MELINDA: You know, I think I can. This week, I checked out the third volume of Bakuman, Tsugumi Ohba and Takeshi Obata’s tale of aspiring teen mangaka. This series has taken a beating from bloggers (occasionally including me) for things like sexism, lazy romance, and an unrealistic setup for the teens’ entry into the industry. Still, I named it one of my top two new shounen series for 2010, and this volume actually cements that decision in my mind.
Though Mashiro and Takagi have now experienced some success with a third-place one-shot in Akamaru Jump, their next step brings them mostly frustration, and even puts them at odds with their editor, who doesn’t believe that trying to create something mainstream is the right move for them at all. Personally, things are becoming strained as well, as Takagi starts spending more time with his girlfriend and Mashiro takes a position as an assistant to a rival artist.
Usually my favorite part of a story is where everything goes wrong, and this is where we are now (at least for the moment) in Bakuman. I’m especially pleased that Ohba and Obata are able to balance the typical shounen perseverance with some real doubt and bitterness as well. Though it seems unlikely that our heroes will remain apart for long, their separation doesn’t feel forced at all, and there are some hard realities for both of them to face here.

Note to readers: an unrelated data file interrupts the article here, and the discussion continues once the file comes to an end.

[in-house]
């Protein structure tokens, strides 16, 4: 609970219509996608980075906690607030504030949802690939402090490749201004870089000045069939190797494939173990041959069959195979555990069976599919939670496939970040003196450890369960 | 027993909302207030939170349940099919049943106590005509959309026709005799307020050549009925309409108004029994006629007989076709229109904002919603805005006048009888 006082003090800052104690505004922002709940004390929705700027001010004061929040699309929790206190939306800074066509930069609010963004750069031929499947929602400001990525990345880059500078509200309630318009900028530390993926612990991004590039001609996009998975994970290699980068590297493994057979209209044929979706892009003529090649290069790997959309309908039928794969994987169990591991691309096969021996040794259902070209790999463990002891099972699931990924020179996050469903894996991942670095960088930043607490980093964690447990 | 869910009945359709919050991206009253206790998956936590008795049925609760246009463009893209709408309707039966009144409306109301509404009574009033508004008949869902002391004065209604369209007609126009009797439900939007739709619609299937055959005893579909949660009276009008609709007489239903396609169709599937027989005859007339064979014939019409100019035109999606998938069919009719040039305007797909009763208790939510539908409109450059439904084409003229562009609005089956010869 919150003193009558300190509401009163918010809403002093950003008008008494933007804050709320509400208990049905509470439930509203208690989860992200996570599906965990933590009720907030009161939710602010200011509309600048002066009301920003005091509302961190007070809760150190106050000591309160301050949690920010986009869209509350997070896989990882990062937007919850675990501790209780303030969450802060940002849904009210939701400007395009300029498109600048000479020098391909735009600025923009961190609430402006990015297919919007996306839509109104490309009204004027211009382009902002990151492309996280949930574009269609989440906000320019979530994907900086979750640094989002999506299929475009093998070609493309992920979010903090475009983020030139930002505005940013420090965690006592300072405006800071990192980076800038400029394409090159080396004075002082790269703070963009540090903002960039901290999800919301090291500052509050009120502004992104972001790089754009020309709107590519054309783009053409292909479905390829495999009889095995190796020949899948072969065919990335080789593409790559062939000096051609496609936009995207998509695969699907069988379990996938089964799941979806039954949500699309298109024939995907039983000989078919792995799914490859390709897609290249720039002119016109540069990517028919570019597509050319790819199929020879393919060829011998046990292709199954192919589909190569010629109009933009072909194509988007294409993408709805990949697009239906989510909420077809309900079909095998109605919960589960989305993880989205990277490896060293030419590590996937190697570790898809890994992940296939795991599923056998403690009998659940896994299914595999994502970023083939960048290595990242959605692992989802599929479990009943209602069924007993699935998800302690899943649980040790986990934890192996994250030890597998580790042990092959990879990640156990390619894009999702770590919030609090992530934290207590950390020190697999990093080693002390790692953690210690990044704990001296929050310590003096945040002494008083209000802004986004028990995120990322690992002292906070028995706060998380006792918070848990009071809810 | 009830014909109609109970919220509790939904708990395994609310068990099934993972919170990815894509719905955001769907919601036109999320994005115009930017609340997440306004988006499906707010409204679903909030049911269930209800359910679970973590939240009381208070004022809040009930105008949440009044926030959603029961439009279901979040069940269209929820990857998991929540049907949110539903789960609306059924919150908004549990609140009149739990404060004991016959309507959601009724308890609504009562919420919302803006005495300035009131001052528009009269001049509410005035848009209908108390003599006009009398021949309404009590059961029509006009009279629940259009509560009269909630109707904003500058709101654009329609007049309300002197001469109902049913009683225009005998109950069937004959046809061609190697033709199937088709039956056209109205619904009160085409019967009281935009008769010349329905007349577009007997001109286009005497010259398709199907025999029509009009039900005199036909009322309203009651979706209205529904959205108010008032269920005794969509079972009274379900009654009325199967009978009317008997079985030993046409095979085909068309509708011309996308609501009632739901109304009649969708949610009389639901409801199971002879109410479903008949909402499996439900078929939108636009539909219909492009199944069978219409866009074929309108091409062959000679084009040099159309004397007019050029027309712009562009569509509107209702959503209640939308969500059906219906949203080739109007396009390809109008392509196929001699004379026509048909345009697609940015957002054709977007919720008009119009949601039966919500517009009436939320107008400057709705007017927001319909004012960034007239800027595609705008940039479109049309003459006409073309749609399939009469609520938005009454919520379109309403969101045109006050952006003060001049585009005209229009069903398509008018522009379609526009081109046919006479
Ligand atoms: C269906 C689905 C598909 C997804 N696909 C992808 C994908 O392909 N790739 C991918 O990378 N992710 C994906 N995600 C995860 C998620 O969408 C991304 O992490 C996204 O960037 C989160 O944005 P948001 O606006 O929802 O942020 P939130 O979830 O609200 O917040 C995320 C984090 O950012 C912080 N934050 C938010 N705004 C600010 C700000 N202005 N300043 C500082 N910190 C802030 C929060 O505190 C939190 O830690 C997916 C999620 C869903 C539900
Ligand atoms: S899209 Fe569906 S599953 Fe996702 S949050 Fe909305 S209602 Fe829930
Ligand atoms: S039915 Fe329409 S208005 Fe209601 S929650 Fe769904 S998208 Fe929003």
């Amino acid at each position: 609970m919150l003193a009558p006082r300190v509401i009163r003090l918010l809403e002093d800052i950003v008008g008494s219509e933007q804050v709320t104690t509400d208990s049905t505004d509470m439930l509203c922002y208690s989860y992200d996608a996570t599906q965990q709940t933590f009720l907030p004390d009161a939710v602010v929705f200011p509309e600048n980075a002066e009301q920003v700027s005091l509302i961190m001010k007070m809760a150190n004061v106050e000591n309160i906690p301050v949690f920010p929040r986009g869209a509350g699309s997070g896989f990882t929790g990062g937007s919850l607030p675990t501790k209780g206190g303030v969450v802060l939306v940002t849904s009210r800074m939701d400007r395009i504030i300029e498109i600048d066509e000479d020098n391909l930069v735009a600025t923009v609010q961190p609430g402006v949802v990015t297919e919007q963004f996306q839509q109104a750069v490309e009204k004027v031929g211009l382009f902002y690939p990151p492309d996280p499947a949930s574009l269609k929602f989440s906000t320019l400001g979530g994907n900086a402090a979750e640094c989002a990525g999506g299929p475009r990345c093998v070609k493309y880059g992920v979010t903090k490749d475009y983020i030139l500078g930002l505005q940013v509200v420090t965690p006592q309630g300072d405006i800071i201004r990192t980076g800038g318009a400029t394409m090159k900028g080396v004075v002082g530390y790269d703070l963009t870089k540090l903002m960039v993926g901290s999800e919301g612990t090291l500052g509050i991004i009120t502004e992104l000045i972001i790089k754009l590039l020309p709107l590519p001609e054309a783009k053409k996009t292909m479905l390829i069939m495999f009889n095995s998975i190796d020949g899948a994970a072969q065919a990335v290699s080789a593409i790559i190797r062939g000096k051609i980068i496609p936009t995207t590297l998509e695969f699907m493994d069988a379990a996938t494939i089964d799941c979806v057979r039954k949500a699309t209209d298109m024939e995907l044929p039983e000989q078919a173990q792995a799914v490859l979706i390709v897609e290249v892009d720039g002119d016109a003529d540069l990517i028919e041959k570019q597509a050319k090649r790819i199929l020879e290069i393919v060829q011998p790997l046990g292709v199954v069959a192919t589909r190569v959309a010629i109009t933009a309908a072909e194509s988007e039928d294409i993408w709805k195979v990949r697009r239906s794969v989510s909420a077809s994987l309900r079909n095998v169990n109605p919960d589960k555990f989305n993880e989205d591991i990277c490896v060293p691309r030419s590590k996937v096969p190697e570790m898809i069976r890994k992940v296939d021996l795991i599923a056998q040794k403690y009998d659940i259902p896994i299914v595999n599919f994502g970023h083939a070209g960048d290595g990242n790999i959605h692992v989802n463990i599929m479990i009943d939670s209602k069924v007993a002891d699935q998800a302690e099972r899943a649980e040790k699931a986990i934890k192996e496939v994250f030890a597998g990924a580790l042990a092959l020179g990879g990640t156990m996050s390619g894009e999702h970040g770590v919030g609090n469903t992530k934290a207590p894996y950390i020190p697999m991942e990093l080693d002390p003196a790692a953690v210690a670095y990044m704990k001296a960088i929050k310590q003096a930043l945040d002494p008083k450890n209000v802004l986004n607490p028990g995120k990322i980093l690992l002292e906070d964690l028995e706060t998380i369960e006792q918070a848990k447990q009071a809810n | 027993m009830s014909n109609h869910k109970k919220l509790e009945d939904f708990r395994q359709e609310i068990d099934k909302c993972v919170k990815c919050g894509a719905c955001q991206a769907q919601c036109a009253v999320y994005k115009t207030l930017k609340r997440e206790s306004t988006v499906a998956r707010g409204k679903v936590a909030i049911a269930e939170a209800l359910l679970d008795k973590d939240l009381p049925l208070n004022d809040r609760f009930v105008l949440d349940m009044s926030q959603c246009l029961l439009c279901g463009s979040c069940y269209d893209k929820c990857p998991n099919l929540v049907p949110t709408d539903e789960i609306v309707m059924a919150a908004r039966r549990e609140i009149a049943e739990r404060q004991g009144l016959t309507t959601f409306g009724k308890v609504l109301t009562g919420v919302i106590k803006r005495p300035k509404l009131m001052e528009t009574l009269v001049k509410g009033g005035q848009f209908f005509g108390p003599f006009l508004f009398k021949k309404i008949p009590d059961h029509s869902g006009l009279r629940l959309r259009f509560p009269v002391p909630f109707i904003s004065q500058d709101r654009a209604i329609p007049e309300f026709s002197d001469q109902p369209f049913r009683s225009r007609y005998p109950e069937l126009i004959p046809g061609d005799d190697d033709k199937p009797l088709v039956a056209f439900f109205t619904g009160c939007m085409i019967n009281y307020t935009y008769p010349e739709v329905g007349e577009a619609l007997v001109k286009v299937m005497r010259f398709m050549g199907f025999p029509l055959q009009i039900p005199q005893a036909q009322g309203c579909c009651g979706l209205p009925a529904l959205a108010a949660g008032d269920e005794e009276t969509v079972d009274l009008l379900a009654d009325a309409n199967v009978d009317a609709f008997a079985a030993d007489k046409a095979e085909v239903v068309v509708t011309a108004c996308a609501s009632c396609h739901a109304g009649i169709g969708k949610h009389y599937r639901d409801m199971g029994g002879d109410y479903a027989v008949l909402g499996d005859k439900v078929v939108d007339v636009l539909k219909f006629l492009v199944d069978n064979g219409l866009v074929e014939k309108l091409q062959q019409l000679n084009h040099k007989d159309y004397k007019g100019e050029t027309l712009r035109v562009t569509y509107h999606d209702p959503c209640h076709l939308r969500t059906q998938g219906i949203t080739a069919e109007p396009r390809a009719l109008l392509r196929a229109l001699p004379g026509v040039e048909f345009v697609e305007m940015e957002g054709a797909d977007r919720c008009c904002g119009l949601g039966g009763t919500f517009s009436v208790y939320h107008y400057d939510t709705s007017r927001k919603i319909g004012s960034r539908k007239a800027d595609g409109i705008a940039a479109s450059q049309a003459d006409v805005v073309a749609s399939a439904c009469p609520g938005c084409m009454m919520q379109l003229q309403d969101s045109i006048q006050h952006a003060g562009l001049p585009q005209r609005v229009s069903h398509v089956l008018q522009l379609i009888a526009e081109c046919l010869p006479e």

Reduced presence of Mashiro’s awkward romance is definitely a plus in this volume, with extra points for the prevalence of Takagi’s, which is actually pretty interesting to watch. One of this volume’s strong points, too, is some extended screen time for their eccentric rival, Eiji Nizuma, who is possibly my favorite character in the series at this point.
Most of all, however, I’m still really enjoying this look at the fairly calculated world of Jump, alternately inspiring and chilling, whether that was the authors’ intention or not.
MICHELLE: I really like Bakuman, even though I have totally complained about the things you mentioned, so the developments in this volume sound quite welcome. Like you, I find the insight into the workings of Jump to be the very best thing about this series. I suppose it’s too much to hope that Mashiro realizes that his arrangement with his sort of girlfriend is really stupid.
MELINDA: Probably, though I’m finding it much less distracting at this point, so perhaps we can hope that it might actually become interesting?
MICHELLE: I suppose there is at least a small chance that might happen!
MELINDA: We live in hope.
MICHELLE: Hey, is that a Rutles reference?!
MELINDA: Not deliberately, but it could have been! :D